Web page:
Directed by Ann Marie Fleming
Starring Sandra Oh, Ellen Page, Don McKellar
This colorful Canadian animated feature follows Rose Ming (Sandra Oh), a self-published Vancouver poet who is invited to a poetry festival in Shiraz, Iran, and on a whim, actually attends. We learn that Rosie is half Persian and never knew her Persian father, and so this journey to the poetry capital of Iran—where Hafiz wrote his most famous works 800 years ago—is also a journey through Rosie's family tapestry. The animation uses different textures, styles, and motifs to tell this story, and it is a feast for the eyes. The vermillion sky, the ochre trees, the violet horses all add to the funny script. And naturally, it passes the Bechdel test. Rosie's conversations with other women envelop poetry, family, friendship, loneliness, longing, mourning, healing, hope, and all the good stuff. At one point, she asks the festival organizer, Mehrnaz, "How is it everyone here knows everything about everything?" to which the reply is, "Rosie! We're Persian." There actually isn't much room for men in Rosie's life, except for maybe the stolid German poet Dietmar (McKellar), who displays so much Germanic stoicism that even when he weeps, he says, "I'm not crying, I have angst."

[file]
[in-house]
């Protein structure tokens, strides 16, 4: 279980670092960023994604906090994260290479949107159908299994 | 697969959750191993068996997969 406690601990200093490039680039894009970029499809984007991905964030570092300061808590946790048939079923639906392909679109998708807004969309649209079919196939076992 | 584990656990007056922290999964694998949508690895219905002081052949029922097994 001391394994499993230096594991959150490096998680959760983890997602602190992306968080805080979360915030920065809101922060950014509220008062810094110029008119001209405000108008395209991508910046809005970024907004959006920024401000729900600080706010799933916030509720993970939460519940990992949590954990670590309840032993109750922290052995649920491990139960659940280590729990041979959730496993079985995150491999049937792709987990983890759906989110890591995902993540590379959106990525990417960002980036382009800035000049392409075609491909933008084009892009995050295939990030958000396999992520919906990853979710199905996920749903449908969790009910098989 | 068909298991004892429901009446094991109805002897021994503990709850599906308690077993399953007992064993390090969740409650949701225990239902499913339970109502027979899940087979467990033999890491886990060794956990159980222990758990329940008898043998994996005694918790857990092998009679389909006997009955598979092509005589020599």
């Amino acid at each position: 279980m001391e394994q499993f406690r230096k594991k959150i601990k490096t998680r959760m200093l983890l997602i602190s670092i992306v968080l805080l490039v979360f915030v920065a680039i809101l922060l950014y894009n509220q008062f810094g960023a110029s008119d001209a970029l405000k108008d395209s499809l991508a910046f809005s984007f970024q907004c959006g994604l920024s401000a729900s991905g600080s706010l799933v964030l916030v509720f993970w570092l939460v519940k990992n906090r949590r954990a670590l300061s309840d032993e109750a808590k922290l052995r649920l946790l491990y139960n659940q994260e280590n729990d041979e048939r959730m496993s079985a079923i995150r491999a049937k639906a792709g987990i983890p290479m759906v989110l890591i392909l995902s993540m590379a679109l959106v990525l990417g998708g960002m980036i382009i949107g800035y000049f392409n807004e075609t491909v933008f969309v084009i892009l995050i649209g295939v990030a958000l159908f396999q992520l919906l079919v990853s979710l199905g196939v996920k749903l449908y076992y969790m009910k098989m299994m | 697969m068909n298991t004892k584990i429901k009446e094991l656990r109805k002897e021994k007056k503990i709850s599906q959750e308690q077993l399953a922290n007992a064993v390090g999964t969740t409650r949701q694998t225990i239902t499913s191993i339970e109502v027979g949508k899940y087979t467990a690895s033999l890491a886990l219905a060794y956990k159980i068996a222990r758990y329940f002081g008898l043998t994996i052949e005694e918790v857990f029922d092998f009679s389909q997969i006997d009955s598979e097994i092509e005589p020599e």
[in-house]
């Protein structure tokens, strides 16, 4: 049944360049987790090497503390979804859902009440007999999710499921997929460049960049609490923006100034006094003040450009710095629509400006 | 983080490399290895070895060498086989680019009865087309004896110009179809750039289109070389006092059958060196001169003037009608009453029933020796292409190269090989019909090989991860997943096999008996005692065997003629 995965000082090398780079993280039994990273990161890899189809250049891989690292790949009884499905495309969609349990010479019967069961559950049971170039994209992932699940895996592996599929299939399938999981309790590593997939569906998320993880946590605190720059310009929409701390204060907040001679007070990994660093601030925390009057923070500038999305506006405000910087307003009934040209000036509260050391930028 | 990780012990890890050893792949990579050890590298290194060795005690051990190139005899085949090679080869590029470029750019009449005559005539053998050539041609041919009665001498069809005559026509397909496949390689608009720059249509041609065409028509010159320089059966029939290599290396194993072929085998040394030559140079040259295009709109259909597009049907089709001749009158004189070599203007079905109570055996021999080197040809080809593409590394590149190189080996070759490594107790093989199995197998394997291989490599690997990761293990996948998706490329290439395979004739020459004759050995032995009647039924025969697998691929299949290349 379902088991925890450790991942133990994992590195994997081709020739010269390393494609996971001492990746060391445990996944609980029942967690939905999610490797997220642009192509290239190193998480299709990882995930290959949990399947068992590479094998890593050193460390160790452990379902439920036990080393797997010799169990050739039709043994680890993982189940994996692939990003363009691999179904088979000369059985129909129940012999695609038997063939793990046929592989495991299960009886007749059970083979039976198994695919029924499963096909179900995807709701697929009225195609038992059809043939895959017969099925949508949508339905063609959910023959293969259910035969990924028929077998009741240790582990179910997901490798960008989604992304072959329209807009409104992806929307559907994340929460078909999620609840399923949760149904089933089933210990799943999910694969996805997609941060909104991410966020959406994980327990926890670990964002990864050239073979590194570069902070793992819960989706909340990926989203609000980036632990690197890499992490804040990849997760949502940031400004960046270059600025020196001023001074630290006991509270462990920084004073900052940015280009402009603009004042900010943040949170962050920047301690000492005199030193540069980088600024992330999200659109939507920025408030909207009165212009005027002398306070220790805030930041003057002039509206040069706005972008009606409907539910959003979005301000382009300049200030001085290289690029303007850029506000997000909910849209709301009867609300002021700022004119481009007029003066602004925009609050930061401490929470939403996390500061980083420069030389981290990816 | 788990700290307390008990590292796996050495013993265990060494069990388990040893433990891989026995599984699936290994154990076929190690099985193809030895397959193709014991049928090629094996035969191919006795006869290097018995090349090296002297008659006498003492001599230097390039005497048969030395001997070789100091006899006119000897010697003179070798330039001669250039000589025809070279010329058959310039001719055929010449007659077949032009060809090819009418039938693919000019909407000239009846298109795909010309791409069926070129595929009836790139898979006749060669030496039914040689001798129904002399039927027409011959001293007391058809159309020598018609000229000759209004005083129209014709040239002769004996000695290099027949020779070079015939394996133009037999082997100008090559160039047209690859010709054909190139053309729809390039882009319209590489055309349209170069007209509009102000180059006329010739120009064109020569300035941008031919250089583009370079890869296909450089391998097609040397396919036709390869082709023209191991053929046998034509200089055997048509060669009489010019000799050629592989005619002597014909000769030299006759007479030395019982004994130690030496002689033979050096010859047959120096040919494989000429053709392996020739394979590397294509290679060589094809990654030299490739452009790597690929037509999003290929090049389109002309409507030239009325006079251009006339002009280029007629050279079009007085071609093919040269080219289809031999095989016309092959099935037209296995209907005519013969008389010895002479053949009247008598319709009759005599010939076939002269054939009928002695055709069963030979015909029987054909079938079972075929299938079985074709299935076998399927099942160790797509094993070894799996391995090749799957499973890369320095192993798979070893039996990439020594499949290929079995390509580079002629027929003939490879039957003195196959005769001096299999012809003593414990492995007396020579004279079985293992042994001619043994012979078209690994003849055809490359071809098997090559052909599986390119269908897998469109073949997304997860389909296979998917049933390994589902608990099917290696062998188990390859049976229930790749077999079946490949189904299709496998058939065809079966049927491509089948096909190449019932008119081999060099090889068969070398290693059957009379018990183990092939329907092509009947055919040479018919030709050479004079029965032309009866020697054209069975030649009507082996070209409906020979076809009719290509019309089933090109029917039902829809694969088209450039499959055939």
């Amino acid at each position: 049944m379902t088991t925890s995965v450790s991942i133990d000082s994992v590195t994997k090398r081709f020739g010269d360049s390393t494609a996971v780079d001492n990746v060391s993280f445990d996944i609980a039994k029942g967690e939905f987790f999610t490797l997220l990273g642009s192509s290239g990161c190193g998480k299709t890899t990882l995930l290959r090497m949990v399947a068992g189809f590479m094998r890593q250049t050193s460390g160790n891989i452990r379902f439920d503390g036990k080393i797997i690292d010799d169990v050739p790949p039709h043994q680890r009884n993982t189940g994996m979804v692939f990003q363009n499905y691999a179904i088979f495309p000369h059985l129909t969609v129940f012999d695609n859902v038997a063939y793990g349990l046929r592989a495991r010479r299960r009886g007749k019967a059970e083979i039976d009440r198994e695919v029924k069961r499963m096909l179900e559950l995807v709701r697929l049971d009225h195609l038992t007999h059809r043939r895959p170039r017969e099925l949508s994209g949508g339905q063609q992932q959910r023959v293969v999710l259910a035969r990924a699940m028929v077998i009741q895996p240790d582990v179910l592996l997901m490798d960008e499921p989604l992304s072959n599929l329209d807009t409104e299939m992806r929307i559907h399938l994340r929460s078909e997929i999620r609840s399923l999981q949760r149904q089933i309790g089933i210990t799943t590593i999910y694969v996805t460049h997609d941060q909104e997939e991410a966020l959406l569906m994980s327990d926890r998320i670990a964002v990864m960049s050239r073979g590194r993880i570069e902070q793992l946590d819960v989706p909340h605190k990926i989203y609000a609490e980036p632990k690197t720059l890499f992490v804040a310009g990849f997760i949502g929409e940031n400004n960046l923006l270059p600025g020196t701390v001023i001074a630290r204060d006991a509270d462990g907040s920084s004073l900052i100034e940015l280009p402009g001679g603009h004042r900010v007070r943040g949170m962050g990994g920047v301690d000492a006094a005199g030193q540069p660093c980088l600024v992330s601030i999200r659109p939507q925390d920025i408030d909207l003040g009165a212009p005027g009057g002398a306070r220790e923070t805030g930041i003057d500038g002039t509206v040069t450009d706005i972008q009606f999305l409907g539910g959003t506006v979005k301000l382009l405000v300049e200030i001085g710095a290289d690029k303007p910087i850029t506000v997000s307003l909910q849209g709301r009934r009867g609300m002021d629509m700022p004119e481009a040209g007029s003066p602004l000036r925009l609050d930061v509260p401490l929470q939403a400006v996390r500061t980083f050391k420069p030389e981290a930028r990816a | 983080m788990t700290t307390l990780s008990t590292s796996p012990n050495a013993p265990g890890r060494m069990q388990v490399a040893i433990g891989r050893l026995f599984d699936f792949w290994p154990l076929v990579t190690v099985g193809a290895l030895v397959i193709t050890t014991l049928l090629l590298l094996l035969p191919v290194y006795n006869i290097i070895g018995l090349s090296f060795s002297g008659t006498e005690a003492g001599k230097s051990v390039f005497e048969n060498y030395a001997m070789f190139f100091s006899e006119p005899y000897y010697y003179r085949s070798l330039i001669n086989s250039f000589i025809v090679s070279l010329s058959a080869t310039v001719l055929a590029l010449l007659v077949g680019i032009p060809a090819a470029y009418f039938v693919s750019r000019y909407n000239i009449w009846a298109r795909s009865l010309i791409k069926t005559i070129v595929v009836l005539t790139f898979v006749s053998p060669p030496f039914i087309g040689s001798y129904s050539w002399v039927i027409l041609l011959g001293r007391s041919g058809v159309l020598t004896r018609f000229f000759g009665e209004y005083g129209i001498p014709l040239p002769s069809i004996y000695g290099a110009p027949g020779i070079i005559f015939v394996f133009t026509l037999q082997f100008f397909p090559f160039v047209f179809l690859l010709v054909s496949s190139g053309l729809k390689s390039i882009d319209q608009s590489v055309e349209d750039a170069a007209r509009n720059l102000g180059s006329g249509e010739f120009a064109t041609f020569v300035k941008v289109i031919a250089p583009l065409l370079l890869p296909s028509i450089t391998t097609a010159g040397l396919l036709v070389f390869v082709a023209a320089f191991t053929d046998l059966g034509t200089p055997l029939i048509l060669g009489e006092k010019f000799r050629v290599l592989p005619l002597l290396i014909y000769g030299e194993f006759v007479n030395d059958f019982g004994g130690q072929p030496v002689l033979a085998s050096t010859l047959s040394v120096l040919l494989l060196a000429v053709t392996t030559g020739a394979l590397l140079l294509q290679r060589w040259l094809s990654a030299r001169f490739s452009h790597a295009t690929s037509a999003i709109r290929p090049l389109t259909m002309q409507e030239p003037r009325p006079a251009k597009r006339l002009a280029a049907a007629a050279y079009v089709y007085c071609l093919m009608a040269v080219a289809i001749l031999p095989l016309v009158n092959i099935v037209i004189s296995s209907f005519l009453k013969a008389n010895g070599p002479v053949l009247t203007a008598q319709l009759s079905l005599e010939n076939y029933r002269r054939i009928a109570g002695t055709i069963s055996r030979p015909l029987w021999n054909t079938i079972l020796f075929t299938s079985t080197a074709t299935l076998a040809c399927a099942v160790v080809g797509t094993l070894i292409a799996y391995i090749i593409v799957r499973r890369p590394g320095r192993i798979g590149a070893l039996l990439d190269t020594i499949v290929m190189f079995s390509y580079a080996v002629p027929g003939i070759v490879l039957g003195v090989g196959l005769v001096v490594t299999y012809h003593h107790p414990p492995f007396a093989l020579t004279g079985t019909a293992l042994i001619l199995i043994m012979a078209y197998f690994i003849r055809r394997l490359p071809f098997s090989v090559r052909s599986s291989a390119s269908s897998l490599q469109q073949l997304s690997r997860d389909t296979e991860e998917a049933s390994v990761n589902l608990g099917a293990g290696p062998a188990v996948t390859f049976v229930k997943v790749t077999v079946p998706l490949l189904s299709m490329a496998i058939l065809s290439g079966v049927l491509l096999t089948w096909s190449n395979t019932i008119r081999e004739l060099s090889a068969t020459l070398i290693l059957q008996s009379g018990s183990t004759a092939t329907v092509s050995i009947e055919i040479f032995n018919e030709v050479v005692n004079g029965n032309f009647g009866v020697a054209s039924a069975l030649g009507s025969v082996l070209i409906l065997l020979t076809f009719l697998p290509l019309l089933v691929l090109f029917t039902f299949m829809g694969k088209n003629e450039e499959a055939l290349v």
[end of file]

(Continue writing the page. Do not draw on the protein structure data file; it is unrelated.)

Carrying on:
Directed by Jim Jarmusch
Starring Adam Driver
Paterson is one of those typical Jarmusch outings where you walk out of the cinema wondering if you've just had a stroke. What was the point of that? Who knows! But it was infuriatingly twee, so you can't hate on it too much. Driver plays a man named Paterson who lives in Paterson, New Jersey. OH THAT WACKY JARMUSCH. He drives a bus for a living, he writes saccharine, lame-duck poetry, and he has a country-music-loving wife who paints everything in their house in monochrome, including their cupcakes. His dog hates him, and all the people at his local watering hole know his name. There. That's the movie. There is no central conflict to speak of. Nothing of note actually happens. Jarmusch litters each scene with visual gags that I think only he is supposed to get. Why are there twins everywhere? Why are the kids dragging the strip in their lowrider so concerned for the dog's safety? Why is Method Man rapping along to his laundry at the local laundromat? ONLY JARMUSCH KNOWS. And there are only two women and one girl in this movie. None of them speak to one another, and frankly, Paterson's wife is written as a Manic Pixie Dream Girl. This film is oddly charming for a slow-moving concept, but if you're gonna pay for Jarmusch, Jarmusch is what you get.